Game Theory: The Case for Villa Selling off Youth Players

My previous game theory posts (“The Logic of Not Caring About the Champions League” and “EPL’s Treatment of Europe is a Tragedy (of the Commons“) were well-received, so I thought I’d put together another one related to a topic on my mind that may get a fair amount of attention when transfer rumor season starts. Aston Villa is currently involved in a serious relegation fight, that has seen their odds of relegation increase to almost 70%.  The heat map below shows how their odds of getting relegated have increased over the season, especially in the last couple of weeks.
Heat Map Aston Villas Finishes

I’ve run some analyses to see exactly where Villa’s best opportunities for growth are, and they all point to Jack Grealish being the biggest opportunity for them. The average gain in his position is a  very solid 5 points, and the maximum gain is an astounding 20 points. Grealish may be a future Aston Villa and England star, but my model think he’s holding them back significantly today. But how do we know if it’s time to sell?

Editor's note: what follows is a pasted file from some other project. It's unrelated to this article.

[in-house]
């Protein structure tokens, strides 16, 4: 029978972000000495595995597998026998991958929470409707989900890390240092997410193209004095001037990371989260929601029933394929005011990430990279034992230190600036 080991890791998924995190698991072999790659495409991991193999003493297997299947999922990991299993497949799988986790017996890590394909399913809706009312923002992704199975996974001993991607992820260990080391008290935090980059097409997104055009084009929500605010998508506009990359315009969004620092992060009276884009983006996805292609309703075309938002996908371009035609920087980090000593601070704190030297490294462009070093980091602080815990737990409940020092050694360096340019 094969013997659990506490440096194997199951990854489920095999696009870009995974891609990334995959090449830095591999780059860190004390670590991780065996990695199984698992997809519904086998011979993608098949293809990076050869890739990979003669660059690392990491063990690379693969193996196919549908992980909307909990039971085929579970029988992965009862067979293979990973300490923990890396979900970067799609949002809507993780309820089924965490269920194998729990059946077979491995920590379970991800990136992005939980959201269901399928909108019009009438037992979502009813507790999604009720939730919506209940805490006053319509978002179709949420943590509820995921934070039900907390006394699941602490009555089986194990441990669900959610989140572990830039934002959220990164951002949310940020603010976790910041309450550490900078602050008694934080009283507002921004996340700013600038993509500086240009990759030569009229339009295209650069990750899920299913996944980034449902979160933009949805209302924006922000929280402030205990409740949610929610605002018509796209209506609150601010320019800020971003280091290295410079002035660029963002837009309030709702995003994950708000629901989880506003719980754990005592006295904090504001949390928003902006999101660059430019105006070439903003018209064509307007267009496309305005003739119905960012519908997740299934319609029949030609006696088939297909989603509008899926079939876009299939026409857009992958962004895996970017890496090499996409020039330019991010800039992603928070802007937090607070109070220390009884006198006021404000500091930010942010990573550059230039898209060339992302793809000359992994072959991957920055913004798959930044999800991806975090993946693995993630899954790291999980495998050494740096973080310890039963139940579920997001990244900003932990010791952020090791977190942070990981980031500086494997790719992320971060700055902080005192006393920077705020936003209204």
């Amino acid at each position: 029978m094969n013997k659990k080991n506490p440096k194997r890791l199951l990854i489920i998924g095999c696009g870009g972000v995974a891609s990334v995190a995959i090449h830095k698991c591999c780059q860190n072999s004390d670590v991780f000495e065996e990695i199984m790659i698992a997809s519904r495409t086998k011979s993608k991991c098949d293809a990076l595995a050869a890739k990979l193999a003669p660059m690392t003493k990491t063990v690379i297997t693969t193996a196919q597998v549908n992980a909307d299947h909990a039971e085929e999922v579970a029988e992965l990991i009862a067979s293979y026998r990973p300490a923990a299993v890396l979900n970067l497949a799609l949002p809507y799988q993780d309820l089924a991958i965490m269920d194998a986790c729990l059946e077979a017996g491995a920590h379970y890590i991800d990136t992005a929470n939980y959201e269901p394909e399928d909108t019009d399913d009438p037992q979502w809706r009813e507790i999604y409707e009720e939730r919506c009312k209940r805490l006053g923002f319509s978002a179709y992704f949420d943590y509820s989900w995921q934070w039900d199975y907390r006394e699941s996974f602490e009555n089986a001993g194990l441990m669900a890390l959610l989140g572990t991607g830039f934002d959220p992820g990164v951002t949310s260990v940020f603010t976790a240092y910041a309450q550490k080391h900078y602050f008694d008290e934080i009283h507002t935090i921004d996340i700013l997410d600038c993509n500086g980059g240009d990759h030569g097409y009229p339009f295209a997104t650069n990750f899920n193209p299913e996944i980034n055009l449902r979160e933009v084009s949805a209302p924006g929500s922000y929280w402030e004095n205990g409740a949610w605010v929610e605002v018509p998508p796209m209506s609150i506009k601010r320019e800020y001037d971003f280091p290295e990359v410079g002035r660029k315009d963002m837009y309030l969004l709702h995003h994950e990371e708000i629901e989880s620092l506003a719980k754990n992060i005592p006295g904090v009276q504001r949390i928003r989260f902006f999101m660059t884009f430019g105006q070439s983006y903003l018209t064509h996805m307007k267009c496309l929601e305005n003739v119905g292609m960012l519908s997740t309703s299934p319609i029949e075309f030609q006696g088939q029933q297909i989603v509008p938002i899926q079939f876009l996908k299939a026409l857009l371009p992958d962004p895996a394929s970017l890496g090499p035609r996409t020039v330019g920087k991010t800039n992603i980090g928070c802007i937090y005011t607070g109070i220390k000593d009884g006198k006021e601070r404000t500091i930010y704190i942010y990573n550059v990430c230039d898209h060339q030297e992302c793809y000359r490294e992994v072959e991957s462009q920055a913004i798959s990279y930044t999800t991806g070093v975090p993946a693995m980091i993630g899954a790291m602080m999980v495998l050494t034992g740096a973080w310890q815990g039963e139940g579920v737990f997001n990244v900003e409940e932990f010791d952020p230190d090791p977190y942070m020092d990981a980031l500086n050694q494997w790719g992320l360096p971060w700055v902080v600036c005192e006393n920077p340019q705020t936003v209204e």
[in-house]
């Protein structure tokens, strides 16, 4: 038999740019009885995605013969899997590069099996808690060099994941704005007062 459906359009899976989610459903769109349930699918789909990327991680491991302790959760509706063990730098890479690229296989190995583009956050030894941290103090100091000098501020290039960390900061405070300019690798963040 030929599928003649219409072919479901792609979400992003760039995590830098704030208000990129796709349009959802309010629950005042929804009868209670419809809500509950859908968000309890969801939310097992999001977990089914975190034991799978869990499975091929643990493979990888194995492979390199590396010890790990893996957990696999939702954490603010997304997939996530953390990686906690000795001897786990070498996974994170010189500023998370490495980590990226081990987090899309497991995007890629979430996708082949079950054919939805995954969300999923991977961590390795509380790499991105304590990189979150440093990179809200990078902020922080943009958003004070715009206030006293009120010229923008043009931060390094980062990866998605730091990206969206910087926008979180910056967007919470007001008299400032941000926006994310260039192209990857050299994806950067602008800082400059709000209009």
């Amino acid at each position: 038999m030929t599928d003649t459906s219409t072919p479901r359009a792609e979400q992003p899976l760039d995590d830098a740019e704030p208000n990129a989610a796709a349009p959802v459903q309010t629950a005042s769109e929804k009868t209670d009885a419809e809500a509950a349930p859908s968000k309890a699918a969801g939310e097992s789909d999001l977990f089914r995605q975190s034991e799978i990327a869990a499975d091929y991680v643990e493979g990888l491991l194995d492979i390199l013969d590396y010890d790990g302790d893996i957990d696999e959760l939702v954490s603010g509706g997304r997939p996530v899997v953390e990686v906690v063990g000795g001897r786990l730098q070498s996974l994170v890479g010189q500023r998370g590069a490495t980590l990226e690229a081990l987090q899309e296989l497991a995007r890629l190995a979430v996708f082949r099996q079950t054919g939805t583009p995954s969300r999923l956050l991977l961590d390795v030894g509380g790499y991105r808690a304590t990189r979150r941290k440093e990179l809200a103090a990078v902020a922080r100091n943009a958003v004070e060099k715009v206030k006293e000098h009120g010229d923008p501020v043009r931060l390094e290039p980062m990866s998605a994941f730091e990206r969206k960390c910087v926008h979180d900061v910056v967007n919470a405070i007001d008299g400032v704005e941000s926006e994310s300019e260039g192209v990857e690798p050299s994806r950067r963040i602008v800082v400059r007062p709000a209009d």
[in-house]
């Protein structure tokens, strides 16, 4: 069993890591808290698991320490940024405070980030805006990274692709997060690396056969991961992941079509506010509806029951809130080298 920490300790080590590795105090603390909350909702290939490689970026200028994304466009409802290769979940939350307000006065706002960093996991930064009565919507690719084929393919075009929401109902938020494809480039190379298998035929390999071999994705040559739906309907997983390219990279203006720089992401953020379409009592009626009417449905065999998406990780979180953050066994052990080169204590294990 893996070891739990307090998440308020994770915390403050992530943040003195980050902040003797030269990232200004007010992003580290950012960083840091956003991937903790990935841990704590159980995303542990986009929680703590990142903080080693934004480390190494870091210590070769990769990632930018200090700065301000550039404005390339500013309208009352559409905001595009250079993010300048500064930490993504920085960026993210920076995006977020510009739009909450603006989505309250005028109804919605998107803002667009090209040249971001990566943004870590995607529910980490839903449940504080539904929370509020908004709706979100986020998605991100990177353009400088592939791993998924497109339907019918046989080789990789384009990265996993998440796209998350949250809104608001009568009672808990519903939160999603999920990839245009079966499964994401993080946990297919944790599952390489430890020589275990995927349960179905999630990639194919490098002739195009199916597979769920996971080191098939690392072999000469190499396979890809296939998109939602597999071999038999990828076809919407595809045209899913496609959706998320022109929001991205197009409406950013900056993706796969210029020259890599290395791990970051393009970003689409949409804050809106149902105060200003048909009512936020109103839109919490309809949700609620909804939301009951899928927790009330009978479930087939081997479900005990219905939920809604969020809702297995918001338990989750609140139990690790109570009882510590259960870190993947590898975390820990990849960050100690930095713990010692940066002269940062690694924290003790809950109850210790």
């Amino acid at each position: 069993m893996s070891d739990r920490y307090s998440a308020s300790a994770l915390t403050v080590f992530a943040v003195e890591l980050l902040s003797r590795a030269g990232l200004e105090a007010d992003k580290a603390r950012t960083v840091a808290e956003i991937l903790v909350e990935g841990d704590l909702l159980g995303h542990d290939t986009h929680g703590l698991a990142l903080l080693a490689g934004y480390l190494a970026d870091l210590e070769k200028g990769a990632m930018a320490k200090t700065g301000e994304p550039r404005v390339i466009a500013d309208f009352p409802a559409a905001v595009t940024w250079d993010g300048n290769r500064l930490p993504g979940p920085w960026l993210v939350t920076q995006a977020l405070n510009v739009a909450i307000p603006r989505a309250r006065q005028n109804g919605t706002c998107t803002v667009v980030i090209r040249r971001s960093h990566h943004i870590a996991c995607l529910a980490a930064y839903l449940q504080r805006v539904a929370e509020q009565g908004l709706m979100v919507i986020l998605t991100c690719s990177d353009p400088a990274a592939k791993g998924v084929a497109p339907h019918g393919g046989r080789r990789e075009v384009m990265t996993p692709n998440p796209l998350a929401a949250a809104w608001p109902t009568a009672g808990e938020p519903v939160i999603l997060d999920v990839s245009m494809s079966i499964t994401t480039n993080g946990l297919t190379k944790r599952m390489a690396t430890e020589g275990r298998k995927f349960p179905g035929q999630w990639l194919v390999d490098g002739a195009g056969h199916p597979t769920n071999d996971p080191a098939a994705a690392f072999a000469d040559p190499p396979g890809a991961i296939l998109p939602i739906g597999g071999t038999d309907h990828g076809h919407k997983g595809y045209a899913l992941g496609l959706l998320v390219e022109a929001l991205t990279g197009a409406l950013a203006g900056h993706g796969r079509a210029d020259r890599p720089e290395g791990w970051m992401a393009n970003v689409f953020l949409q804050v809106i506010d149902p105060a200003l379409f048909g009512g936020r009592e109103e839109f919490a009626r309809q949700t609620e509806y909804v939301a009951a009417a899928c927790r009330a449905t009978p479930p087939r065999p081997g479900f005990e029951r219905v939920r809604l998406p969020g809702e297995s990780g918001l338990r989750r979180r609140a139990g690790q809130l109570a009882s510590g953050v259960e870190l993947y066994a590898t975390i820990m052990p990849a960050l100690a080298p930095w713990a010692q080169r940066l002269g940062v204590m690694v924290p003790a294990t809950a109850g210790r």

The immediate calculation is fairly easy and straightforward:

EV(Keep Grealish) = Pr(Staying in the EPL)* (Total Revenue from being in the EPL)  + Pr(Relegated)* (Total Revenue from the Championship)  – (Money spent improving the squad)

EV(Sell Grealish) = Pr(Staying in the EPL) * (Total Revenue from being in the EPL) + Pr(Relegated)* (Total Revenue from the Championship) + (Money gained from Selling Grealish) – (Money spent replacing him)

Then all you’d have to do is compare the two numbers: If EV(Keep) > EV(Sell), then you keep him. If EV(Sell) > EV(Keep), you sell him. Assuming net transfer spend in both situations is the same, the equation comes entirely down to what Aston Villa believes their chances of staying in the EPL is with/without him. If you believe my model, the chances improve significantly with the right replacement (many of whom are in Aston Villa’s buying range at first glance), therefore EV(sell) is much greater than EV(keep), meaning that it’s time to sell him.

This all assumes a one-shot game, which may be a reasonable assumption if you believe next year will be a similar fight to stay in the Premier League. I’ll post the longer version in my next post, but this illustrates the expected value calculations that teams go through on these decisions. Single-minded forsakers of relegation may have to go against club ethos and sell a young star so they can achieve their primary goal of maintaining Premier League status.





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